I know for a fact that salts are an important part of storing a password securely in a database. Most people store the password hash, and the salt that was used for it. This, I have learned, isn't as safe as many would think, as a dedicated cracker could use a dictionary attack to find out the password (granted he knew how you were using the salt).

Therefore, I am asking, is it safe to use some sort of transformed version of the password as the salt? Or is a normal salt going to do the exact same job.

(To be clear, I am not making my own crypto.)

  • I found this answer on stackoverflow very helpful for understanding salt when hashing passwords (it should be moved to security.stackexchange if you ask me). – Monika Dec 24 '14 at 16:42

The purpose of the salt is to ensure that two separate users using the same password string will not generate the same password hash. If you are deterministically defining the salt based on the password, and two users have the same password, then you'll almost certainly be selecting the same salt for both, and will have failed the original purpose of using a salt.

(One can imagine a scheme by which you determine the salt by calculating an index into the password based on the username, which would mean two different users with the same passwords would end up with different salts derived from their passwords. But, keep reading.)

In addition, my gut tells me that when you're extracting information from the password to use in the more public guise of the salt, you're in danger of leaking information about the password itself. Any of the more crypto-skilled on this site can probably give chapter and verse if that's a correct gut feel.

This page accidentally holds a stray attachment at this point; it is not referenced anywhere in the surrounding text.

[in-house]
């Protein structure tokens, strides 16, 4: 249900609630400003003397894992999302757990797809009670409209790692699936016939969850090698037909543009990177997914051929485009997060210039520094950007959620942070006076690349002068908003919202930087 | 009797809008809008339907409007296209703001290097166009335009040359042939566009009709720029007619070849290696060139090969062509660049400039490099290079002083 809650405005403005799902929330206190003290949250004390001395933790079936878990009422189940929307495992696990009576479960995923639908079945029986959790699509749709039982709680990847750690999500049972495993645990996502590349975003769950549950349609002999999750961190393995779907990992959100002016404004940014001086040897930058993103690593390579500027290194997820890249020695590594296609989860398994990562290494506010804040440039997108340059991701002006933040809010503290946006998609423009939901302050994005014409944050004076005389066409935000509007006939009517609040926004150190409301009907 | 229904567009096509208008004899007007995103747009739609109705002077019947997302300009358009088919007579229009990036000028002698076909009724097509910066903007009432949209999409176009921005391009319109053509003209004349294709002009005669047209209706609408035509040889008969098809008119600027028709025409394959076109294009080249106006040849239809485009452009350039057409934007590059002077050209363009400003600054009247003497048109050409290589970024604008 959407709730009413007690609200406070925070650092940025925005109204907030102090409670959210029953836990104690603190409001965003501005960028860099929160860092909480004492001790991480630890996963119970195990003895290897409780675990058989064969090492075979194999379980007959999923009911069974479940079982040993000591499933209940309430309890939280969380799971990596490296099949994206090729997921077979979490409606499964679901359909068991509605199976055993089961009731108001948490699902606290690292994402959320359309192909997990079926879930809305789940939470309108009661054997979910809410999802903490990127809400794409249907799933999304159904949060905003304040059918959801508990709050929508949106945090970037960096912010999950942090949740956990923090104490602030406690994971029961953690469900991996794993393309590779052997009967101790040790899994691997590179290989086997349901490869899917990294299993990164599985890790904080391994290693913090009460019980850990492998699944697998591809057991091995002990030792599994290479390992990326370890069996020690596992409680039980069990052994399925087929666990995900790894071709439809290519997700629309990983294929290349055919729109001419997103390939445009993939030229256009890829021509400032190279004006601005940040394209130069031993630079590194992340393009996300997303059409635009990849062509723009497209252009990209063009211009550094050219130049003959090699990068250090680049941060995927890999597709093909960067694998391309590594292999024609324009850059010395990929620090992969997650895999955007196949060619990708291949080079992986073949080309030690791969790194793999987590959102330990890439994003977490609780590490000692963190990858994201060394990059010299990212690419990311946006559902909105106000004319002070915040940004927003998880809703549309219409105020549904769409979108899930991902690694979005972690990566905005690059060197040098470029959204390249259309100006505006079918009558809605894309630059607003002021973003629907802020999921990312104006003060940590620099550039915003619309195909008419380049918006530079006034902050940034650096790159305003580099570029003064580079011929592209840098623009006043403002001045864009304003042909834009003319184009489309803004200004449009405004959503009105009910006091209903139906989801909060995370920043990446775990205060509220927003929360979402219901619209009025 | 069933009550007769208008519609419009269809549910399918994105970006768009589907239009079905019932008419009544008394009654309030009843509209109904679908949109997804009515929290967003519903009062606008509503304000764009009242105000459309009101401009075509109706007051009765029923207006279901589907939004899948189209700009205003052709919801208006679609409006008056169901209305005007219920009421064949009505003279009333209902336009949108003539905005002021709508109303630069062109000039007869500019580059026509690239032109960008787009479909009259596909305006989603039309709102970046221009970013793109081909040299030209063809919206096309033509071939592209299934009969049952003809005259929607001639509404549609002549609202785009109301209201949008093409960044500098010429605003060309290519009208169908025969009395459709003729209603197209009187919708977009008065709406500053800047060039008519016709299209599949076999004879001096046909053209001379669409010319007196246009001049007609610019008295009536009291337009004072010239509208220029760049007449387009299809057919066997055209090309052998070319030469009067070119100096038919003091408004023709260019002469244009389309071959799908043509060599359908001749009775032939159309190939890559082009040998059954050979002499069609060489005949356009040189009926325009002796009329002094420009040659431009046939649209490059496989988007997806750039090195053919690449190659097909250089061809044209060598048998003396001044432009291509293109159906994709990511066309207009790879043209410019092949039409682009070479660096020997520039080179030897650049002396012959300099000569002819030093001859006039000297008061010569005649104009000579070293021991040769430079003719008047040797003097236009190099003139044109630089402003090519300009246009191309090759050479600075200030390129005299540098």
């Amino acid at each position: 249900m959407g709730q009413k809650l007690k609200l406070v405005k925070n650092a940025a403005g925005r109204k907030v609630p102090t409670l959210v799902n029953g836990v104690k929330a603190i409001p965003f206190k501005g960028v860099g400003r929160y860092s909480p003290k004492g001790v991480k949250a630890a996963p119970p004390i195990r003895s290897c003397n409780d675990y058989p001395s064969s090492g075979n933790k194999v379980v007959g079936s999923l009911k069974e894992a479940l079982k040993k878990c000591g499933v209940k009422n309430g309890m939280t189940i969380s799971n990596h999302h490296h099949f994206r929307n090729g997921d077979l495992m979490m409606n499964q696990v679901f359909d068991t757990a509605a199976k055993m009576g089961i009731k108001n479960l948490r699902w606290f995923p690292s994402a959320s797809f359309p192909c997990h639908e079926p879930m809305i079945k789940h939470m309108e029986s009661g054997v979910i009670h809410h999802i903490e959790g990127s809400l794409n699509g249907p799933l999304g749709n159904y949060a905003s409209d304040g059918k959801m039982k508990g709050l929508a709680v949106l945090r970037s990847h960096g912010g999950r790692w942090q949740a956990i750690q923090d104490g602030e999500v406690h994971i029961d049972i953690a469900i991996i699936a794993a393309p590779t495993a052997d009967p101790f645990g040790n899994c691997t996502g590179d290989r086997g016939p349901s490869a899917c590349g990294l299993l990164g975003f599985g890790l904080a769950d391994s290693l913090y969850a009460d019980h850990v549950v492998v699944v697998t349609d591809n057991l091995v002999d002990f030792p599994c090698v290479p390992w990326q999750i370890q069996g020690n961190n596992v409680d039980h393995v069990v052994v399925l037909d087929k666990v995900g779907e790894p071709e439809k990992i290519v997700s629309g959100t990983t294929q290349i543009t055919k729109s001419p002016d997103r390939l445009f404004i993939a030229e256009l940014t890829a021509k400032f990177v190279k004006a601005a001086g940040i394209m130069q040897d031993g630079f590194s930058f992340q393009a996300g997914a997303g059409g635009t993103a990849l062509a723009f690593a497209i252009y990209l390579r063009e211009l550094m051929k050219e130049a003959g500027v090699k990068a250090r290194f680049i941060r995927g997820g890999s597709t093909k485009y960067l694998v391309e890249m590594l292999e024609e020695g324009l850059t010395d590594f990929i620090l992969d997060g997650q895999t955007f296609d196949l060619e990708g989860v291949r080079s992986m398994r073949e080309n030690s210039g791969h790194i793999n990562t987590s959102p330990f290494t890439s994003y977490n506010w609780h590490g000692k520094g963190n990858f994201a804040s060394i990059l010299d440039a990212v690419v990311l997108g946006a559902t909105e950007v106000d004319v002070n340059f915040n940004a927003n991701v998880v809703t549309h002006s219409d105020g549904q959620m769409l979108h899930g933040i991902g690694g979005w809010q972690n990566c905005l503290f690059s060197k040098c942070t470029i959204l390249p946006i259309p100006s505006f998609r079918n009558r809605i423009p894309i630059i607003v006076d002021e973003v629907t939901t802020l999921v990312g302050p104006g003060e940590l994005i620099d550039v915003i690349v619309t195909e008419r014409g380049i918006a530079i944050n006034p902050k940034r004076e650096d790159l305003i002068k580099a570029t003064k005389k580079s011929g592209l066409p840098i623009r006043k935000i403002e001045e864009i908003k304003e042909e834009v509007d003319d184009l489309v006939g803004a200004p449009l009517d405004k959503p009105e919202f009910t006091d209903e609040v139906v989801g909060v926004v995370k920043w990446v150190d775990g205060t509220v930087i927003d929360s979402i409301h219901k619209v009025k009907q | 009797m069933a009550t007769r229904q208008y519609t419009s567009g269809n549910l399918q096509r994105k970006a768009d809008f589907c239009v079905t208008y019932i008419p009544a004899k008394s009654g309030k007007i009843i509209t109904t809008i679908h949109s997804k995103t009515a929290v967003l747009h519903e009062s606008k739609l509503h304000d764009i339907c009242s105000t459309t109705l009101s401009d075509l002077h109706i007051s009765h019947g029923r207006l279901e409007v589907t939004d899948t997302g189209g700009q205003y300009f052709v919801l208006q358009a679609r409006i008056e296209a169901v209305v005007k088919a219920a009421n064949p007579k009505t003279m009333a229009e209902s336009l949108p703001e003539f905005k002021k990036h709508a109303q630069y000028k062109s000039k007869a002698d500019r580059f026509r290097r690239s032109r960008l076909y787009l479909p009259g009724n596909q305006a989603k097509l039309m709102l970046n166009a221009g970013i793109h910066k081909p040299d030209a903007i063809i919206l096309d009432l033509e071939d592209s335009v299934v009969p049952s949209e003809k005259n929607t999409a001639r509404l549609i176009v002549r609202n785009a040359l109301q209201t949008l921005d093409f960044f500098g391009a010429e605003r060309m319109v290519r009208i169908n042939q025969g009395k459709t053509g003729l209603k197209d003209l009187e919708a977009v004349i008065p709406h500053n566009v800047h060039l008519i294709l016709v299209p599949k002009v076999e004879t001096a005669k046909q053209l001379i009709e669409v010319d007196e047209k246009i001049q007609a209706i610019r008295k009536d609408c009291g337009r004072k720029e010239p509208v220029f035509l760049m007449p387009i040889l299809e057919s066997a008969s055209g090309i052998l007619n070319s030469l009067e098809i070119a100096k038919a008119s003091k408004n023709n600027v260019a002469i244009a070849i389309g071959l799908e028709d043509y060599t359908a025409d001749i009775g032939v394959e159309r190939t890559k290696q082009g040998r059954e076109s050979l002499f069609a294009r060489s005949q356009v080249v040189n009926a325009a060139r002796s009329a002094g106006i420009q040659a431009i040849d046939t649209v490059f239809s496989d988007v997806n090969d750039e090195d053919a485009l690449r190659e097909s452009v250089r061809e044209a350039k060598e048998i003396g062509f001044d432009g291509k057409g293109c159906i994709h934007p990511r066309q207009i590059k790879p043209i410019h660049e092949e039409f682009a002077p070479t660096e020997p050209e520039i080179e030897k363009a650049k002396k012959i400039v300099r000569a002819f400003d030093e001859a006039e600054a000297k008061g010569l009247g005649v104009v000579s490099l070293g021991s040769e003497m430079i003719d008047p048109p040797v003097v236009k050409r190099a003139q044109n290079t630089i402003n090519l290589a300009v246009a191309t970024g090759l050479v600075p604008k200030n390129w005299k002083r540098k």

The bottom line is really that secrecy is not required for the protection that the salt provides. It is not intended to supplement poor password quality, only to make two equal passwords result in different hashes, thus making brute force attacks more expensive. You should consider carefully whether you truly get any security improvement by making it more complex - and I think the answer is no.


isn't as safe as many would think, as a dedicated cracker could use a dictionary attack to find out the password

As gownfawr said, the job of the salt is to ensure that two users with the same password don't have the same hash stored in the database. It is the job of the hashing algorithm and the password's complexity to protect it from dictionary + brute force attacks. The salt does not have to be obscured within the database. Another salt (actually called a pepper) is sometimes hidden/stored elsewhere and used to further salt the hashed passwords and provide the obscurity that you are suggesting.

gownfawr is right that your idea of deriving the salt from the password would defeat the purpose of the salt.

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